Easing up—on surfaces, strides, and miles—can help you stay healthy. "Your body absorbs about three times your weight with each step that you run," says Bert Fields, M.D., a five-decade runner who heads the sports medicine fellowship program at Cone Health in Greensboro, North Carolina. "So the most effective way to cut back on injuries may be to cut back on the pounding." Here's how.
Whether softer running surfaces are less injurious—and by how much—is debated among sports scientists: The studies are few, inconclusive, or conflicting. Complicating matters is that the answer may depend partly on your stride, foot type, weight, weekly mileage, injury history, footwear selection, and so on. Still, many coaches and elite runners believe that soft surfaces rule. For decades, elites have favored running as much as possible on dirt, grass, and sand rather than asphalt and concrete. (Should you be running barefoot? Read the debate on minimalist and barefoot running to decide.)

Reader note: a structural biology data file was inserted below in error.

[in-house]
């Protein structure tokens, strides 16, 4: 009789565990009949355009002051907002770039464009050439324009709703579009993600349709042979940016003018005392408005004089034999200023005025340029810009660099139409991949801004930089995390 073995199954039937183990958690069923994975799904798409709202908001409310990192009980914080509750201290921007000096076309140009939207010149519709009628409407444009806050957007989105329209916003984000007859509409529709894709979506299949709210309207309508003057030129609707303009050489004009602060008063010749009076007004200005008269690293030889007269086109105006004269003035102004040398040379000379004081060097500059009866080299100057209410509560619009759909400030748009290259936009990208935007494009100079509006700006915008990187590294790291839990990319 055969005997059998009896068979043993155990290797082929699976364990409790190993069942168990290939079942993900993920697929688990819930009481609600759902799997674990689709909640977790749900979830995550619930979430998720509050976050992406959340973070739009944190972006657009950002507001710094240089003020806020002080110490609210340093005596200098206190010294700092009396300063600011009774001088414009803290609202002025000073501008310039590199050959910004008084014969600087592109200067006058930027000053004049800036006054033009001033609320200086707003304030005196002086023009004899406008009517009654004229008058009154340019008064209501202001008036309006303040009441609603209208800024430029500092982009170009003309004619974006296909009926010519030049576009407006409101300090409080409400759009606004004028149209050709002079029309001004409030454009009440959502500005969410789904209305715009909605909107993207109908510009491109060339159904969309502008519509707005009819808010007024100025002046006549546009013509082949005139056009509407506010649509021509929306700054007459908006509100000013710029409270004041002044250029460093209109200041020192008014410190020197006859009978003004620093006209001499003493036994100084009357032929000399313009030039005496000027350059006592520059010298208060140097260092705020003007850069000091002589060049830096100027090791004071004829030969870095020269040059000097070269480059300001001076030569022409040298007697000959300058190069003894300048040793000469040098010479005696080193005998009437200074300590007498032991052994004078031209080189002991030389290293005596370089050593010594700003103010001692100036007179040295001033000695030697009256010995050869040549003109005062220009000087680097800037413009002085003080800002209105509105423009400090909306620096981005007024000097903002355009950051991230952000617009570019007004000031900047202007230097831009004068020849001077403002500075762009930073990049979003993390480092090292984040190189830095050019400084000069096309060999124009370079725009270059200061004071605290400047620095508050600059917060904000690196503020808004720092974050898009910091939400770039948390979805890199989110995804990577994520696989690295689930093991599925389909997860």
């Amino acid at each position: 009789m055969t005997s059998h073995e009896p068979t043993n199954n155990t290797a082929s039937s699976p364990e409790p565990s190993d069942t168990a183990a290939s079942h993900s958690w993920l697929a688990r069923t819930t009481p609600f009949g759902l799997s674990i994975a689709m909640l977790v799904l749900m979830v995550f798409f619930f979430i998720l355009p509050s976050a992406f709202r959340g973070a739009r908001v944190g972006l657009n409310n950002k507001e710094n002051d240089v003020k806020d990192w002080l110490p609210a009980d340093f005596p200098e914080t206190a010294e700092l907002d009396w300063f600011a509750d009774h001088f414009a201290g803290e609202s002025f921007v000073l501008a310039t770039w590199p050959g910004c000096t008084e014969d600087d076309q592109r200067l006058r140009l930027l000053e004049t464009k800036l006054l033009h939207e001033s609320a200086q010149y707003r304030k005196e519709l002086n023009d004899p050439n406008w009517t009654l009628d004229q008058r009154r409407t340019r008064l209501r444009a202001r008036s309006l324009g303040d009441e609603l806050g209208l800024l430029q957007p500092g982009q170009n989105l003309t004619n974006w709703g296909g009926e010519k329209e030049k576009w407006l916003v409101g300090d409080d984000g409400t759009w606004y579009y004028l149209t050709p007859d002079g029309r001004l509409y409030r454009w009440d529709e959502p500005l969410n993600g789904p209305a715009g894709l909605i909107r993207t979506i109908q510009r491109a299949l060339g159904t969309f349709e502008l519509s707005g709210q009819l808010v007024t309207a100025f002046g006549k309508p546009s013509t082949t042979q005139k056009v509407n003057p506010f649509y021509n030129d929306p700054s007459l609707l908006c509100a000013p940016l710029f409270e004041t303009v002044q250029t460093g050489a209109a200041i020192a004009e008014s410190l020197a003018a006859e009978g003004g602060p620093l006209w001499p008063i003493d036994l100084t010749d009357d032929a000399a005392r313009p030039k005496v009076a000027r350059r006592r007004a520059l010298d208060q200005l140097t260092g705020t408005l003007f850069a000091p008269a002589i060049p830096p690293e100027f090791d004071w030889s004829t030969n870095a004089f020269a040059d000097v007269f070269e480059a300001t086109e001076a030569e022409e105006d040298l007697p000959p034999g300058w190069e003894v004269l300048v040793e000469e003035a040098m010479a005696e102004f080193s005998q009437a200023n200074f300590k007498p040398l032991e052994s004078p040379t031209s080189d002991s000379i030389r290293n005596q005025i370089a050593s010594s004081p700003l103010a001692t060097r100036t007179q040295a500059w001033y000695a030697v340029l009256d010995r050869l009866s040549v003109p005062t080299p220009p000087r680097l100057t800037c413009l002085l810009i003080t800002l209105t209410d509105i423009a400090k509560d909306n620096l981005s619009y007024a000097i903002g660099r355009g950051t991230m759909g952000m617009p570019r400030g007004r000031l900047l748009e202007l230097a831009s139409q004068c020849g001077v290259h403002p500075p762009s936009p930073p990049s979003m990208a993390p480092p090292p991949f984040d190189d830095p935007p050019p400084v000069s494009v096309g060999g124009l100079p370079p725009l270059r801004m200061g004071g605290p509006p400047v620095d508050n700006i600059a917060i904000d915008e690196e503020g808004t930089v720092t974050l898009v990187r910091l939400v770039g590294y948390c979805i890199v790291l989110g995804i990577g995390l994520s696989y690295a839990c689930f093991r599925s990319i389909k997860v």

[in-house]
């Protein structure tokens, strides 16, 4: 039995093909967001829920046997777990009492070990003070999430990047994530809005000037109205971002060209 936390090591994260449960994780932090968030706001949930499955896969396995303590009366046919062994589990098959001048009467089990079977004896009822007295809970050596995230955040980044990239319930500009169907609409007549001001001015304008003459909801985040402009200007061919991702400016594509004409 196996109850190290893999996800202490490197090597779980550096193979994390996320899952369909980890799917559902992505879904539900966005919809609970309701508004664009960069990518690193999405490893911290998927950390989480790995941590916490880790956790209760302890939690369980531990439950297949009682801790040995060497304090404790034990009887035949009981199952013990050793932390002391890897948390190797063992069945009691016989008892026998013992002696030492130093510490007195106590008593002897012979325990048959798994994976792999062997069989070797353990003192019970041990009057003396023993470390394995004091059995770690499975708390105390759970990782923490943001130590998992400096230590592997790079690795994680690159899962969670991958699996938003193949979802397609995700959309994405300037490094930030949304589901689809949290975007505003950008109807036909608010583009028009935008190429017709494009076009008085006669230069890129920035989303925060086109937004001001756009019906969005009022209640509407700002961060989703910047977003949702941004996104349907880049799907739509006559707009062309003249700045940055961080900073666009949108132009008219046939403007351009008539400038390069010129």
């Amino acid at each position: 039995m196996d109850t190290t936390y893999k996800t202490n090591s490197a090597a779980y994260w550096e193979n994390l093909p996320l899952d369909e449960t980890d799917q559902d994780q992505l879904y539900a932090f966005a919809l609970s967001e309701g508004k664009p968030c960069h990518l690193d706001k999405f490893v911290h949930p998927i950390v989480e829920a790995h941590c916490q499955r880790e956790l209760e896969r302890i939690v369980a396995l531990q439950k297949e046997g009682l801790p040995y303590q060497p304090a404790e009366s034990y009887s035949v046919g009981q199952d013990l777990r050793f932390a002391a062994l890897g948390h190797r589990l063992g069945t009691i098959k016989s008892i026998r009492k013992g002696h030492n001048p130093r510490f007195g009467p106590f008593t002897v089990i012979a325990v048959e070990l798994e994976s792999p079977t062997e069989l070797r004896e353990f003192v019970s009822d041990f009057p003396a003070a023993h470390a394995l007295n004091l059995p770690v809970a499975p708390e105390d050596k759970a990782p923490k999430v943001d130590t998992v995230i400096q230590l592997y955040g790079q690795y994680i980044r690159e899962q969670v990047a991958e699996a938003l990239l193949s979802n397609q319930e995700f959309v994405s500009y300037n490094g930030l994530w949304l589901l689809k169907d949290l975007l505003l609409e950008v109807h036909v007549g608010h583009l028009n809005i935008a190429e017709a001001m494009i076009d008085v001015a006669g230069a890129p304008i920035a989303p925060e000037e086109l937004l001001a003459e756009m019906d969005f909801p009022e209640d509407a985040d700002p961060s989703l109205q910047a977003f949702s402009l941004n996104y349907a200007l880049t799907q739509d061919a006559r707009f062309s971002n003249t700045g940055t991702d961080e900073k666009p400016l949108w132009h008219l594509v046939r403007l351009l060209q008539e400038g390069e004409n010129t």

That doesn't mean you should go out right now and run on nothing but trails. If you've been running only on roads, you should adapt gradually with a few off-road miles each week. The uneven surfaces will vary the stresses on your feet and body, challenge you more, and let you recover faster between runs. If you have poor balance or are prone to ankle twists or Achilles injuries, avoid uneven, hazardous surfaces like rocky trails and spongy grass.